When we meet the dragonets, they are six years old but seem to be older adolescents and are being held captive by a society that has brought them all together as eggs and intends to use them to sway the war in their favor. The dragons are bullied, physically punished, and forcibly restrained by the older dragons who are their caretakers.

The dragonets, learning that one of them has been judged unfit and will be killed, escape from the cave that has been their only home.

They aren’t, however, past the threshold before they are captured by the queen of the Skywings, Scarlet, and imprisoned in her gladiatorial ring, made to watch combats between different dragons for the Scarlet’s amusement and later to become combatants themselves.

The queen’s champion fighter, a Skywing dragonet about the age of the dragonets of the prophecy, takes an interest in one of the dragonets, Clay the Mudwing, because she’s “never fought a Mudwing. You know, because we’re on the same side of the war. I’m so excited!” Peril tells Clay. (I forgot to get this page number before returning the book to the library.  Sorry!)

She visits Clay in his cell, and the two strike up an unlikely friendship. When a trial that she is forbidden to attend piques the Peril’s interest, she hides in Clay’s cell to watch, and Scarlet’s story about killing Peril’s mother to save Peril falls apart. Peril rushes to her mother’s defense.

Peril’s is one of the more interesting plot lines to me because it’s a decent redemption arc, and she’s an interesting character with a complicated backstory. Having believed that Scarlet saved her from her mother, knowing that Scarlet has raised her and promoted her to a position of power and prestige, she struggles to disobey her, even as she befriends Clay, and Scarlet threatens Clay.

Freed, the dragonets set out to search for their families. Knowing where the society found Clay’s egg, they go there first. They find Clay’s mother, who dismisses her son, but they also find Clay’s siblings, who are more glad to see their lost brother. Clay learns about his family and his culture and then returns to his found family.

The war that the dragonets are destined to end is a Sandwing civil war in which several other species have taken sides. Three Sandwing sisters, daughters of the previous queen, vie for the throne. One is the strongest, one is the smartest, and one is the prettiest. The prettiest, Blaze, is also described as “about as smart as a concussed sheep” (18). I dislike that beauty in this war seems correlated with unintelligence. Two of the three queens are destined to die and one may live and learn.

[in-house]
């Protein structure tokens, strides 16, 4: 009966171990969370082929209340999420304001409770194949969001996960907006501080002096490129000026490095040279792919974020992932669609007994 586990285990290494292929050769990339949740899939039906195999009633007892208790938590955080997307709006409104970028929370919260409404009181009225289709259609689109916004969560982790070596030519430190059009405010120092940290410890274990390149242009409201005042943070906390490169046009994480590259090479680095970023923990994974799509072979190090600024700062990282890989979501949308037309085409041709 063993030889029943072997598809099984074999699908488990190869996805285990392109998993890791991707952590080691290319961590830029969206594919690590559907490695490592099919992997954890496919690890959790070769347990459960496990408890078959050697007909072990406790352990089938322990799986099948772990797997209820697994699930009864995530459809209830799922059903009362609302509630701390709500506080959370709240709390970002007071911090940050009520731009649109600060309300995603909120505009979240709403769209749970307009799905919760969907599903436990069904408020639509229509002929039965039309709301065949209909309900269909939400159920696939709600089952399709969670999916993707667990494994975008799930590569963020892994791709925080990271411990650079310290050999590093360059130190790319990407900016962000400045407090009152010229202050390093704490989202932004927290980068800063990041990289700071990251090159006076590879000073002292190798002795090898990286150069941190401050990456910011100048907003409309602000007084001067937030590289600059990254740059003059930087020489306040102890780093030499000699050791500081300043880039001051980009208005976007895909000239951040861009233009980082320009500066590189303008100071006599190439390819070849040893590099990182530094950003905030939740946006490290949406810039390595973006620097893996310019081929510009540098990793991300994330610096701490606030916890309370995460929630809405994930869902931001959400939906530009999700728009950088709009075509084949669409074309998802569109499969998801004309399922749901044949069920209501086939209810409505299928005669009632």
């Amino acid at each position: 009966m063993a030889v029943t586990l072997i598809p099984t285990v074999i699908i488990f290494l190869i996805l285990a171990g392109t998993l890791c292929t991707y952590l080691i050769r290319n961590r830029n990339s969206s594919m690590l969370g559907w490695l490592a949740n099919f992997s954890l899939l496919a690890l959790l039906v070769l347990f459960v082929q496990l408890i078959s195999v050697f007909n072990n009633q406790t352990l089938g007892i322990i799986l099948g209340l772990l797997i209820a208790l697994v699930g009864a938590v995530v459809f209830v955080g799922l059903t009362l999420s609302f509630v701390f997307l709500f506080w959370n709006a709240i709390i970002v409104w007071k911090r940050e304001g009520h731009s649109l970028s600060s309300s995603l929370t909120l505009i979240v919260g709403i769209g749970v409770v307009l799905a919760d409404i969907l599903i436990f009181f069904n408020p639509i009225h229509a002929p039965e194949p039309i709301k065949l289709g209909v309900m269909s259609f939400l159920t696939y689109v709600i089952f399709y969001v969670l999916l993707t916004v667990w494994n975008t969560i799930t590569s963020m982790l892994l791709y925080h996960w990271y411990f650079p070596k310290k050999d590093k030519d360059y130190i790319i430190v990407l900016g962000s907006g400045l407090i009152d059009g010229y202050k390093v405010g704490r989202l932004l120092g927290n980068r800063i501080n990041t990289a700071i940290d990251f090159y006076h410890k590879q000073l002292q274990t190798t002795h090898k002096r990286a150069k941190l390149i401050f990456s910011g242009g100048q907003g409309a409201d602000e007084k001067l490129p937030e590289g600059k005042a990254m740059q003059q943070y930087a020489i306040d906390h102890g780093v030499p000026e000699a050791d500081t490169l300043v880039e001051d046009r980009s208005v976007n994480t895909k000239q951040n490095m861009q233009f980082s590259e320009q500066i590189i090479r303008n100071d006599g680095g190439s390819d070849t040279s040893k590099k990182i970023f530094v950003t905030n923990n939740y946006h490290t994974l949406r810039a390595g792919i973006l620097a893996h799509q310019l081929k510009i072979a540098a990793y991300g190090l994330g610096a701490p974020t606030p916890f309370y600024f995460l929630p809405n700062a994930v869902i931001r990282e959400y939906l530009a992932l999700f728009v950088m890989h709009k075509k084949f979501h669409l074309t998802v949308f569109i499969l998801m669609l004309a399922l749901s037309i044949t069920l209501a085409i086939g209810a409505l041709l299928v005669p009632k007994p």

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Humans—scavengers—exist in the world but are “endangered” (58), and I was interested to see that Black not white is the norm, the default. Pale skinned humans are so rare that one of the sisters keeps them in her collection of oddities.

***

Sutherland, Tui T. Wings of Fire, Book 1: The Dragonet Prophecy: The Graphic Novel. Adapted by Barry Deutsch. Illus. Mike Holmes. Color Maarta Laiho. New York: Graphix-Scholastic, 2018.

Intended audience: Ages 8-12, Grades 3-7.

This review is not endorsed by Tui T. Sutherland, Barry Deutsch, Mike Holmes, Maarta Laiho, Graphix, or Scholastic, Inc. It is an independent, honest review by a reader.

Book Reviews: Clearing the Fog with The Dam Keeper

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Click to visit the publisher's site for links to order, summary, sample pages, reviews, and authors' bios.Click to visit the publisher's page for links to order, summary, sample pages, reviews, and authors' bios.When Pixar art directors get together to work on a graphic novel series, you have to expect excellent illustrations and story. It seems that the series is actually based on a short film from the two animators from 2014, and that they had intended a feature length film that, to my knowledge, has not been released. There seems too to be a series of short episodes under the title Pig: The Dam Keeper: Poems, released the same year as the first graphic novel. I’ve seen none of the animated pieces.